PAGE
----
But haunted it remains. By the movie it was intended to be, so that the opening scene of the movie seems palpably overlaid with its devastating final cut. By the music of Joe Jackson, which survives solely on radios playing throughout Betty's L.A. By the evening's co-hit, Laura, Otto Preminger's noir romance about a detective similarly haunted by the murder victim he's investigating. (Both movies abound with queer characters, though the two other men lusting after Laura are coded as gay - closeted heterosexuals? What about Laura brings these men out of themselves?) And like any good haunted site it continually folds in on itself, leaving one unable to unsee it, turning over its various versions in one's head for hours after. Fascinated. Obsessed. In a word, haunted.

Friday, December 11, 2015


One is tempted to believe that director Curt McDowell demanded no rewrites from screenwriter/performer George Kuchar for this black-and-white, nearly three-hour art/porn psychodrama. This is not a complaint: THUNDERCRACK! may be the most uninhibited movie your proprietor has ever seen, and its ultra-low-budget, super-staged histrionics are so forthright that it feels like an emanation directly from the id of its makers.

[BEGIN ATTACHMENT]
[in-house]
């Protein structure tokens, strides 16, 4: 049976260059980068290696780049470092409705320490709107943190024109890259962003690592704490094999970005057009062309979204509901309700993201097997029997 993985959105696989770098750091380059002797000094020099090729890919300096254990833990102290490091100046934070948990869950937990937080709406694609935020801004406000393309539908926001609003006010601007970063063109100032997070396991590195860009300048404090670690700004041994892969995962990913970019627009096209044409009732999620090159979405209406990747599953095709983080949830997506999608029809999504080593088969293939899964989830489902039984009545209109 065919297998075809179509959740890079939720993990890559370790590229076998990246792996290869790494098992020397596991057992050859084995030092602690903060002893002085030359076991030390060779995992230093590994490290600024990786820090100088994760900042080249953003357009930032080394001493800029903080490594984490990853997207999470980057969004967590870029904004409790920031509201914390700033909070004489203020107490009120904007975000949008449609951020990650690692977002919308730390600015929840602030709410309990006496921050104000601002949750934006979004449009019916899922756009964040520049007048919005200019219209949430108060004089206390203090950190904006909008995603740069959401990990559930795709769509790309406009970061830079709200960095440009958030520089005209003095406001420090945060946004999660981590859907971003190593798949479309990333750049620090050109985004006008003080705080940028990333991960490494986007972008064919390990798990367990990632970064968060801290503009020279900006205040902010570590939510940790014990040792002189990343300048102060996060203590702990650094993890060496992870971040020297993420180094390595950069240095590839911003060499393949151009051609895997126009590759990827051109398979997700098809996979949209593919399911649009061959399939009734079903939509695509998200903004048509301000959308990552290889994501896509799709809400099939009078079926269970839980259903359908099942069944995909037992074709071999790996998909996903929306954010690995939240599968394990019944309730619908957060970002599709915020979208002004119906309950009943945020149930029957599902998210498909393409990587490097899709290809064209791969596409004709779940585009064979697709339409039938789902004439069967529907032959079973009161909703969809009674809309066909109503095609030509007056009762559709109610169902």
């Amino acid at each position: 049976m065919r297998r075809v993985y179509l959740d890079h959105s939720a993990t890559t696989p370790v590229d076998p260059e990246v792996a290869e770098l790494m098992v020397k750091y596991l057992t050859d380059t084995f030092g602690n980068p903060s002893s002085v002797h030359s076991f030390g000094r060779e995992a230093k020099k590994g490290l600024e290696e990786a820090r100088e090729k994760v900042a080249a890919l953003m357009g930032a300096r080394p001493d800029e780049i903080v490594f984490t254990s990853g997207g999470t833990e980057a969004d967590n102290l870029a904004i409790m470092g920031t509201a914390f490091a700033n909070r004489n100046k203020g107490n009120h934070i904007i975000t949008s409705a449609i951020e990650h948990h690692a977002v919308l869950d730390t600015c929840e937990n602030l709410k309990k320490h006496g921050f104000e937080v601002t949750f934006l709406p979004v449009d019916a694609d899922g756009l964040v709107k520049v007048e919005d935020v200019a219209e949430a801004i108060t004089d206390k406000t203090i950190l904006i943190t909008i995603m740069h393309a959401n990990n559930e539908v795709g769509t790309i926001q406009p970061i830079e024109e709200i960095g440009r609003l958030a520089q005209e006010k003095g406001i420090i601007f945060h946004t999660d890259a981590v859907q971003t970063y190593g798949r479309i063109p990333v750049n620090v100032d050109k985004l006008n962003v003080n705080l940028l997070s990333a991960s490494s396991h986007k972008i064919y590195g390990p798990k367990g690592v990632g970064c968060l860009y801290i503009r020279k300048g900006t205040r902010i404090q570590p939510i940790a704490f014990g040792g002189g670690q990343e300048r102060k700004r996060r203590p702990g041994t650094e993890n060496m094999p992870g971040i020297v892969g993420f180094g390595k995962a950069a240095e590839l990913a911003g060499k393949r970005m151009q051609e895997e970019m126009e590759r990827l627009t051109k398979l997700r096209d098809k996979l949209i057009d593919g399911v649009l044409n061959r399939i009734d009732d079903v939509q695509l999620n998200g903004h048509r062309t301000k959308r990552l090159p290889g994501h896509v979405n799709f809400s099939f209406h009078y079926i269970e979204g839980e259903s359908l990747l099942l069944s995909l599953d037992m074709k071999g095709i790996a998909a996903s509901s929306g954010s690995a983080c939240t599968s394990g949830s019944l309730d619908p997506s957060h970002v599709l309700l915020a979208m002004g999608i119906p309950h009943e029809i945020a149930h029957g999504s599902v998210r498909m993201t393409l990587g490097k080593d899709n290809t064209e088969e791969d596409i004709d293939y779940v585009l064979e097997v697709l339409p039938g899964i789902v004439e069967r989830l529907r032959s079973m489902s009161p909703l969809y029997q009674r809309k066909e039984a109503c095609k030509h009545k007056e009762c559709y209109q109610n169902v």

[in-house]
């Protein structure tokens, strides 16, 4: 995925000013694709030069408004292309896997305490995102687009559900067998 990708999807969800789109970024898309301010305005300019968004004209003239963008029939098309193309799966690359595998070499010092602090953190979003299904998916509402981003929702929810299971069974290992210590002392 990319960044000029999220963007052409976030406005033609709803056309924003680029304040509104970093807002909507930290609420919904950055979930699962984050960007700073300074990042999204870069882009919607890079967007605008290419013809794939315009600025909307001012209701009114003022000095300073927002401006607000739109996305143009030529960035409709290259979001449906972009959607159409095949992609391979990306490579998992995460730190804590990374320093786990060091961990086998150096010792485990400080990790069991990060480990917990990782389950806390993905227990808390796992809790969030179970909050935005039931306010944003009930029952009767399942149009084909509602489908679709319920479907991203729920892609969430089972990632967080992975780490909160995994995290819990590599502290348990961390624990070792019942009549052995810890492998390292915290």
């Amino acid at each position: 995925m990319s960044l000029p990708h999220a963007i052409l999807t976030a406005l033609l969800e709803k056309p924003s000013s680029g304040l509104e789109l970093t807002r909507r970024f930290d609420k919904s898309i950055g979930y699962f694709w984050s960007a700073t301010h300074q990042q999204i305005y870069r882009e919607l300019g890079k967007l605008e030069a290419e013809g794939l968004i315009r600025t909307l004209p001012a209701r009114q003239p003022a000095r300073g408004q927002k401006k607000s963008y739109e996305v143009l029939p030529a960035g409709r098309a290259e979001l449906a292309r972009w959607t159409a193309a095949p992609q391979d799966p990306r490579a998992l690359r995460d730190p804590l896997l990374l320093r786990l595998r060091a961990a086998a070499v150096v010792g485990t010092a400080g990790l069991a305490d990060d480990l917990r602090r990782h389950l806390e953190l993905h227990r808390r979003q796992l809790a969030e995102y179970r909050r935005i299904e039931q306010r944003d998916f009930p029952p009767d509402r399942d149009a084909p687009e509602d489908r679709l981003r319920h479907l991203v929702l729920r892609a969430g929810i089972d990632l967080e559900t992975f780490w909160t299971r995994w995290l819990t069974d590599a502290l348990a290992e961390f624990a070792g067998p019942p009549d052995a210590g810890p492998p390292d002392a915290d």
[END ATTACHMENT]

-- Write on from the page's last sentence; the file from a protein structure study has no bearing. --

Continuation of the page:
James Whale's The Old Dark House is a clear, direct inspiration for this movie, and hovers over it like a sleazy uncle at Thanksgiving. Like that movie, a raging thunderstorm strands a disparate set of travelers at Prairie Blossom, a remote and creepy house. Also like that movie, yet even moreso, the storm seems the result of heavy psychic vibes emanating from the disturbed inhabitants of the house, in this case the wildly unhinged Mrs. Gert Hammond (a fearless Marion Eaton). The audience is voyeur to a number of unsimulated sex acts, and eventually we feel as swept away by the deranged undercurrents as any of the characters.